I feel six years old again. I am the newbie in the room; the one without anyone to talk to. The smelly kid in the playground.
Having recently moved to Cornwall, away from the familiar cradle of ‘home’, I am on the search for new friends. New friends to meet for play-dates, coffee and cake, and evenings away from the routine of family life.
It’s hard making friends at any age, but at 36, it’s almost impossible. Who needs new friends at this age? Who doesn’t have already a big gang of buddies to drink lattes with and exchange tips for removing tomato-sauce from gingham dresses? Not many I’d say.
I am not unfamiliar with upping sticks and starting again. A child of a forces family, I’ve moved homes 17 times and hopped from school-to-school. Whilst it’s a familiar feeling to be starting again, I had hoped I’d be settled by now.
Padstow seems a very welcoming town and the school mums are certainly very smiley, but how do I move from: ‘Good morning’ to: ‘You seem normal, fancy coming for tea and a scone?’
Standing outside my daughter’s classroom with the twenty or so other parents makes me feel self-conscious, insecure and a bit sad. I miss my like-minded friends; the friends I can talk about contraception, period-pains and moustache-waxing with.
Furthermore, those few minutes I spend looking down at my boots, remind me of my first day at Bradon Forest School in 1992. I was fifteen; my hair was stuck to my head – soaked from the rain, and I was wearing my mum’s black trousers, her shoes, and my brother’s ski-ing jacket. I looked abysmal. No wonder the girl who was tasked with showing me around the school, introduced me to her boyfriend as: ‘Vicky – pretty isn’t she?!’ with a spiteful laugh. I’ve never forgotten her sarcastic remark and even though many years have passed, I still think of her unfavourably. F***ing cow!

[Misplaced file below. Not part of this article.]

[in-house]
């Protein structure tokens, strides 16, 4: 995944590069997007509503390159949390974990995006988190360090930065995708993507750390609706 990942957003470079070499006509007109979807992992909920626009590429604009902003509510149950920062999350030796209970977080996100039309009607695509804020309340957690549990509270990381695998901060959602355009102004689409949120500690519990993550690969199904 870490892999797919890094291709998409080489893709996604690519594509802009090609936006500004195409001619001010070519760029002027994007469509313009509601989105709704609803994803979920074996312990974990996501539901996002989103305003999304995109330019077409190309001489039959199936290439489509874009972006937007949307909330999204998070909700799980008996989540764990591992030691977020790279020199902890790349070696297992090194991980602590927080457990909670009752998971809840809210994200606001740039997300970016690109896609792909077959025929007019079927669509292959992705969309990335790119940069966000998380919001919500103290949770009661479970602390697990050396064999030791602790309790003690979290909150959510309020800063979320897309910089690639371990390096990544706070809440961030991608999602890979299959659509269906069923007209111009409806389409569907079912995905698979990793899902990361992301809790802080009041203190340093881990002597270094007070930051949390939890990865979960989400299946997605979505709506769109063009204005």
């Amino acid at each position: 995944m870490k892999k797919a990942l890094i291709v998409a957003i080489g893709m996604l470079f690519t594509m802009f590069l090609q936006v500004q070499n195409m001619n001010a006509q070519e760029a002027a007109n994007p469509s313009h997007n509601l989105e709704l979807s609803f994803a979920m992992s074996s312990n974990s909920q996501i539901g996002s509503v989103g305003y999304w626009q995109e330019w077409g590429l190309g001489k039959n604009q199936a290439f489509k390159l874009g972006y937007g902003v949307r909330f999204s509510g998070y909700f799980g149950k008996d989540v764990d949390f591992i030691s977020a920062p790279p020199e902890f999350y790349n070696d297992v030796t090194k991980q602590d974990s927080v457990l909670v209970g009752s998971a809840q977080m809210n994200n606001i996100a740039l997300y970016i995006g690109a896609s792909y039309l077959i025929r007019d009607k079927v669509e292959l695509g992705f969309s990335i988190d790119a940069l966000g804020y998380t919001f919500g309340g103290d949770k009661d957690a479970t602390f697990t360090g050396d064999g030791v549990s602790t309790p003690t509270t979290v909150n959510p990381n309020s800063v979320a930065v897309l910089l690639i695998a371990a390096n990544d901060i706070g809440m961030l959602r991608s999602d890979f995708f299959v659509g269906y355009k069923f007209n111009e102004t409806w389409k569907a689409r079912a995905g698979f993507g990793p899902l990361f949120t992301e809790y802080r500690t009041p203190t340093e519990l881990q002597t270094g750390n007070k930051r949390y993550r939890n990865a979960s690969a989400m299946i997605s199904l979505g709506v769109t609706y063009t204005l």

Unbeknown to her, we had reluctantly moved into the area as my mum had been made redundant, resulting in the repossession of our family home and subsequent bankruptcy. Teenage kids have little regard for anyone’s backstory. If they look like a gyp, they’ll laugh. And I’m pretty certain I have done the same.
I regret hugely the way I treated my GCSE English teacher. My friend and I taunted him relentlessly, purely for our own satisfaction. We giggled incessantly during his attempts to teach us Shakespeare and laughed in his face when he threatened to throw his stapler at us.
We presumed he was just an ineffective, uptight, old person who had forgotten what it was like to be a sixteen-year old. We never considered his home-life; the state of his marriage, his health or wellbeing. We didn’t value him as a person.
I hope as I stand in the playground with ‘I AM NEW’ vibes pulsating from me, the other parents won’t see me as the outsider from ‘up country’ and will invite me into the fold. As long as it’s a cool fold of course, I don’t want to buddy-up with dullards!
Maybe I need to take out an ad in the classifieds: “36-year old woman with slightly weird personality,disturbed sense of humour and dislike of most people, seeks like-minded individual for gossiping, laughing and pant-wetting fun. Suitable applicant must be able to fart freely, discuss their sex-life intricately and also be willing to discuss the state of the world with intelligence, wisdom and compassion. Ideally looking for someone who will bake treats for me.”
How do you rate my chances?